And so I arose with the aid of my cane and, resting a goodly portion of my weight on the duck’s head, limped—there is no other word for it—back to the chest of drawers. Opening it, I withdrew a change of underwear (a ribbed top, a pair of boxer shorts) and a set of athletic socks adorned by the Nike swish, and laid them neatly upon the bed.
Author’s note to the reader:
I sense your impatience. I can only assure you that all these descriptions are necessary to the story. This book is a mystery. (There will be a body. Maybe as many as three or four! But there won’t be a massacre.) There are clues scattered throughout these pages. See if you can spot them.
Next I gazed out the window and observed that it was snowing, a fact from which I was able to infer that it was winter.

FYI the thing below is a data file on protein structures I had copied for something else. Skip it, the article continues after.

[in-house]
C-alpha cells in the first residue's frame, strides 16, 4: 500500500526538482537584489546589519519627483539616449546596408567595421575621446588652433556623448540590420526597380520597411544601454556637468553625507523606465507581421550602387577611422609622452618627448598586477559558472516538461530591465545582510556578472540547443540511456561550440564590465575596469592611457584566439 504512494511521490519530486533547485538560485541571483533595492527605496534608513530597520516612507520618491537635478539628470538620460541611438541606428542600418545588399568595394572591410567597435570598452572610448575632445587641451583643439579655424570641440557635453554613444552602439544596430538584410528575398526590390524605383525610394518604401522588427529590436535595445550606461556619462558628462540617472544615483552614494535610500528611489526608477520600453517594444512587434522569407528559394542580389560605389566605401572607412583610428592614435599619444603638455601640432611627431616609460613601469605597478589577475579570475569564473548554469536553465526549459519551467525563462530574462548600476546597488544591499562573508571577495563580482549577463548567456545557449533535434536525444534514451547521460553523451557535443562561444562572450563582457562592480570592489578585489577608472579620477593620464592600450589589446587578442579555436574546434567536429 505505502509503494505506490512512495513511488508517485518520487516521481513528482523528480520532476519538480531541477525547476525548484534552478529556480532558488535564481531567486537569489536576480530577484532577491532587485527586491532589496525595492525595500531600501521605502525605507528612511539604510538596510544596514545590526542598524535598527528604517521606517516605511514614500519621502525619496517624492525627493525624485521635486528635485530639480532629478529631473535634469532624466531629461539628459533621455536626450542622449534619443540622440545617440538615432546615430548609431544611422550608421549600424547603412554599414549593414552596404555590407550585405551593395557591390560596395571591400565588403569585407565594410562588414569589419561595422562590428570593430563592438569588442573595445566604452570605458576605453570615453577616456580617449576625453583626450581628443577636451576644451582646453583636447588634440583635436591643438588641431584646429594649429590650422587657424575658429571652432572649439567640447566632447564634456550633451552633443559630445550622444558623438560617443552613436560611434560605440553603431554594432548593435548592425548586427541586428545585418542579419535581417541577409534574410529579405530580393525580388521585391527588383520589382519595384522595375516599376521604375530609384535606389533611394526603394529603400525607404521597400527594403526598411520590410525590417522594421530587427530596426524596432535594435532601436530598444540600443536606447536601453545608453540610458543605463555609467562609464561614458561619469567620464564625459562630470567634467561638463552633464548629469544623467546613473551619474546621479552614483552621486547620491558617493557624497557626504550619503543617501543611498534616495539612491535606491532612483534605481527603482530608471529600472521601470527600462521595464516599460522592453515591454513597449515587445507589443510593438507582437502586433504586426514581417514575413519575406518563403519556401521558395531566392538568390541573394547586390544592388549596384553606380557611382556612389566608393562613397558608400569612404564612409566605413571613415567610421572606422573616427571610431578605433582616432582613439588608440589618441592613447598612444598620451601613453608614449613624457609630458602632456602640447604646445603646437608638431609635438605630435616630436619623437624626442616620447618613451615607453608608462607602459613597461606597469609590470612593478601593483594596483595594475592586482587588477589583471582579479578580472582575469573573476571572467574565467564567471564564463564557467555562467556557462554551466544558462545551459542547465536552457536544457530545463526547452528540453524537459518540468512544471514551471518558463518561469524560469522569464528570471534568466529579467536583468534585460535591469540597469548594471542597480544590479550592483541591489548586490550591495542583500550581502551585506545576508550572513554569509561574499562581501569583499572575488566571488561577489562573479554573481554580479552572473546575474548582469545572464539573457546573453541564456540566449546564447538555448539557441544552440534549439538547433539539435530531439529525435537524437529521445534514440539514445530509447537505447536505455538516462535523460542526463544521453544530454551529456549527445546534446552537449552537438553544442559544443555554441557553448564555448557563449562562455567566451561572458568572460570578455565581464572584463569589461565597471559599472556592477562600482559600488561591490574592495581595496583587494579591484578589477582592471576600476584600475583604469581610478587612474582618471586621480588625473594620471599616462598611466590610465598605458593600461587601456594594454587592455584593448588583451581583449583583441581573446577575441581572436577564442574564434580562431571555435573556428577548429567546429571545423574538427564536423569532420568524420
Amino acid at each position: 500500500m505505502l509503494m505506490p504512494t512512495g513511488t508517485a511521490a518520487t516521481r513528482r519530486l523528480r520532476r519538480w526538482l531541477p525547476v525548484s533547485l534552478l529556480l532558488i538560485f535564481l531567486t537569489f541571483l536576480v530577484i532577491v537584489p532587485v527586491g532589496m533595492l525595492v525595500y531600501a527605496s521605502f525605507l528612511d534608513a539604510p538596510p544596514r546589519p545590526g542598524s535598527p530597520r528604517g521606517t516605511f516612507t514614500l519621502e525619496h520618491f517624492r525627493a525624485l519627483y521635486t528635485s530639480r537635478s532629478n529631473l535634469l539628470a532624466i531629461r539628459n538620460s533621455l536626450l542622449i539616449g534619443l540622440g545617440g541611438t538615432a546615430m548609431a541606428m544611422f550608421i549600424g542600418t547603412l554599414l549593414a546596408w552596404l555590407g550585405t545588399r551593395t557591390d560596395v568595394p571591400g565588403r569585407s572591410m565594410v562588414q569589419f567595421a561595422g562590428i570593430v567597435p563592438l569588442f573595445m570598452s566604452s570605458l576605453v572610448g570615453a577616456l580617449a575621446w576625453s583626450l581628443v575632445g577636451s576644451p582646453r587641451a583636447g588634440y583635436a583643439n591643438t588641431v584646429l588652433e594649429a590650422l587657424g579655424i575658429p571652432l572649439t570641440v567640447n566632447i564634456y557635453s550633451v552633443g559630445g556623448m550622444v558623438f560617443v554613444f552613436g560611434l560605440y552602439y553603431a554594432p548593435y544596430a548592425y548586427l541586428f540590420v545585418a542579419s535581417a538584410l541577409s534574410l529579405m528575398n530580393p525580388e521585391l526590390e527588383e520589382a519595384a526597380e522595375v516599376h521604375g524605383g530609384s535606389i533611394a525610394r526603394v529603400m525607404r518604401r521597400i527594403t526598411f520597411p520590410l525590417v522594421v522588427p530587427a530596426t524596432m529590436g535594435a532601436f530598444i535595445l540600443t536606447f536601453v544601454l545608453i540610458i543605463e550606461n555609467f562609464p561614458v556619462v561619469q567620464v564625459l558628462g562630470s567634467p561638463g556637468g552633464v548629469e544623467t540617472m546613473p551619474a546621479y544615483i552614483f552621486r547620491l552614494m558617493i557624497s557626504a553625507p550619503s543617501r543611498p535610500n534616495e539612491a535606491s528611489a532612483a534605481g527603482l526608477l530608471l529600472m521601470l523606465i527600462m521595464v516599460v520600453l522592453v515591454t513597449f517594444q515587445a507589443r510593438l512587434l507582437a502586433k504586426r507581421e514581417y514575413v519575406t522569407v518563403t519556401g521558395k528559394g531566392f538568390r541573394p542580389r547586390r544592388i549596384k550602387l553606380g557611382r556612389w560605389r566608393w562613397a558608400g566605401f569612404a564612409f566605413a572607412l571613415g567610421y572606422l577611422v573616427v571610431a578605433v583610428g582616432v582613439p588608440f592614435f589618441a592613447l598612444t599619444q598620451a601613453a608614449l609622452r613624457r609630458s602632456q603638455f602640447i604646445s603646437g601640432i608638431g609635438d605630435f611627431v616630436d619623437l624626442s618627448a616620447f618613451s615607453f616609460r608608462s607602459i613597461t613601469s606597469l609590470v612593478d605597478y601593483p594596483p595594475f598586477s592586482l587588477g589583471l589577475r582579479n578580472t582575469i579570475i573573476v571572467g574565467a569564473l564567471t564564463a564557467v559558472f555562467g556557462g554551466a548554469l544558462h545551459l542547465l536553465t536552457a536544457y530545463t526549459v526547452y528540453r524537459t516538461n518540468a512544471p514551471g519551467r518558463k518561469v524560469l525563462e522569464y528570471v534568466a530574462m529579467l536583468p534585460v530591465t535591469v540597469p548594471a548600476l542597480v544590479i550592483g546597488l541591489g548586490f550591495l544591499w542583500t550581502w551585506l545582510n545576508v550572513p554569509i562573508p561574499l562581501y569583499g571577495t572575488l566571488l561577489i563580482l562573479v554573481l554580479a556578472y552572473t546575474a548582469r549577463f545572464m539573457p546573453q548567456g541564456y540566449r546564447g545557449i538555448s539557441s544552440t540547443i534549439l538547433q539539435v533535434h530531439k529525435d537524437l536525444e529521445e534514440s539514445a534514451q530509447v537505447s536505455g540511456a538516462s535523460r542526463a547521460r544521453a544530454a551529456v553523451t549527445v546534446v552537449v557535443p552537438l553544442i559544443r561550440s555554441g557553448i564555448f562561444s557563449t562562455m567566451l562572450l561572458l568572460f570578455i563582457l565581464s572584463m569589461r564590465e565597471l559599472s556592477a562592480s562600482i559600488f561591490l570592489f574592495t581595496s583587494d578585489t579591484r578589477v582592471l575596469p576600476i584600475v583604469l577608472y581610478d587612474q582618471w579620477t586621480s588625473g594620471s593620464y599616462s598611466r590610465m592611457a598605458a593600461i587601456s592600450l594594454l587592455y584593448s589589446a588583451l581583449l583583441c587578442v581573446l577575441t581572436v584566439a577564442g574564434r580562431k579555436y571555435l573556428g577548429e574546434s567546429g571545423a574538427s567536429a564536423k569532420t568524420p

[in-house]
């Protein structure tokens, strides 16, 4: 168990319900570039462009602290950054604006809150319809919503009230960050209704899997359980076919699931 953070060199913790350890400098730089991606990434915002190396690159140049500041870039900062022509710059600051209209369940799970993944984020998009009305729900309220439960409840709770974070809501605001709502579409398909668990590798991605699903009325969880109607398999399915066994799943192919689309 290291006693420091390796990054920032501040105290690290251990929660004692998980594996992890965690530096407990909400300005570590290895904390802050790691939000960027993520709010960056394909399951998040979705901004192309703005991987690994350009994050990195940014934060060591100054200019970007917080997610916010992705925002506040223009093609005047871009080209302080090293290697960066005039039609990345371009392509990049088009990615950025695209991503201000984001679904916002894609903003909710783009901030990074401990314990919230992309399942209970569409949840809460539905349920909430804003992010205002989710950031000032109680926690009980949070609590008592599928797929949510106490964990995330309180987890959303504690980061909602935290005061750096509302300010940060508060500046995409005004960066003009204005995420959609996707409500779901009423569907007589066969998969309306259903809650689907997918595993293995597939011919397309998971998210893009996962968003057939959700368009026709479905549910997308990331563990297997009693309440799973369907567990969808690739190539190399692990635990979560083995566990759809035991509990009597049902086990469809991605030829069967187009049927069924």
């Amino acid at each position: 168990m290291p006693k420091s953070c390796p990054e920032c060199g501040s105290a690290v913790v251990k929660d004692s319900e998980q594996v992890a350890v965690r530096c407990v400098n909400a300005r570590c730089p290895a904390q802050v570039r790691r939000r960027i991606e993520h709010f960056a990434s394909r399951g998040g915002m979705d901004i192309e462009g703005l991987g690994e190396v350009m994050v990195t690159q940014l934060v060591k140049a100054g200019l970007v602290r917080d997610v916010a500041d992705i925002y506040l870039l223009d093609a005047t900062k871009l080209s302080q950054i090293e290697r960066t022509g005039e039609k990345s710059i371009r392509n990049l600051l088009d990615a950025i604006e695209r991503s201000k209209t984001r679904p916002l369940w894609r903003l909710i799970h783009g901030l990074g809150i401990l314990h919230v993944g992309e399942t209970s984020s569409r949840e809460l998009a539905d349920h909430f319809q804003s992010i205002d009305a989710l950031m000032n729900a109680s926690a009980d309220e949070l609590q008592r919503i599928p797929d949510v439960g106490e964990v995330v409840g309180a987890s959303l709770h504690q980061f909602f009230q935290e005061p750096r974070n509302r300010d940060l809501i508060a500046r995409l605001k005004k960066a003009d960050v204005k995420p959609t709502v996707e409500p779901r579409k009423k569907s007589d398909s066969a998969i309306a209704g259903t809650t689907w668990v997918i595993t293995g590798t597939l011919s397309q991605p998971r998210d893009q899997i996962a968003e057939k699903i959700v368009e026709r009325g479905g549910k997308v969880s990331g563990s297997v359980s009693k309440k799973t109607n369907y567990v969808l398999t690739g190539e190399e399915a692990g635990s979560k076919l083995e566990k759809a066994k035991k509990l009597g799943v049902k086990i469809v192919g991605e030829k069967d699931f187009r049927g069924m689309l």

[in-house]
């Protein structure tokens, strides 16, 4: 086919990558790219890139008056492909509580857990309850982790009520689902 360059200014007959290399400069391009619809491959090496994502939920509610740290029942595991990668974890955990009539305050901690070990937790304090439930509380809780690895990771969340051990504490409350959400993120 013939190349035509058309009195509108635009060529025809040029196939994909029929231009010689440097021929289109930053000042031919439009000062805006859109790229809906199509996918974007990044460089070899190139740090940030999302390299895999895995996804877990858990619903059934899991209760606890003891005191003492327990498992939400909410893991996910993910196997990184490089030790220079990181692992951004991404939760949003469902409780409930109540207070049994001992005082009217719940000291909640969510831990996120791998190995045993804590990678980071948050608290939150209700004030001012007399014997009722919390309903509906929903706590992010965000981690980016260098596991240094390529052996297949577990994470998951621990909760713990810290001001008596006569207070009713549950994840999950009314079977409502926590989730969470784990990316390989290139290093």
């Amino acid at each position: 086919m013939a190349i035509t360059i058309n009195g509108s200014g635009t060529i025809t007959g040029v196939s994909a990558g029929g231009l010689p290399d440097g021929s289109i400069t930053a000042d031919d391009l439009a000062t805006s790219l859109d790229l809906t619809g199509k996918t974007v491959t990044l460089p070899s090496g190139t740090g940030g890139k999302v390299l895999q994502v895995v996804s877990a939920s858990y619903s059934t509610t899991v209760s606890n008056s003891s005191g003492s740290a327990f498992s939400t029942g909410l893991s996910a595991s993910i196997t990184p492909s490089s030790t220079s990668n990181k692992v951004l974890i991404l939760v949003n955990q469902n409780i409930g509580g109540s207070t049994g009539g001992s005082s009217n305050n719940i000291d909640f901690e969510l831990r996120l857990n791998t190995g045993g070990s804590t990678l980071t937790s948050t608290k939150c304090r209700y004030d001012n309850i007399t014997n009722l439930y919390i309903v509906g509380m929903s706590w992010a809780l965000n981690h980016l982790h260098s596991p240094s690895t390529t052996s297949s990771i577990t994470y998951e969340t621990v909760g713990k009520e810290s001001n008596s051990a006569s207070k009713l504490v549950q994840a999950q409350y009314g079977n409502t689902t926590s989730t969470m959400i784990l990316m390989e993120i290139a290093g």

Author’s note to the reader, beginning with a brief catechism and ending with a warning:
Q. In the finer class of literature, winter is often taken to be a symbol of what?
See how easy it is when you pay attention?
Warning: Don’t overdo it. The boxer shorts, for example. They don’t mean a thing. The athletic socks? They may or may not be significant. (If you believe they are, the Nike swish could be a splendid subject for a discussion in a graduate school seminar on the dependence of the contemporary novel on Greek mythology.)
But on with the old man’s story.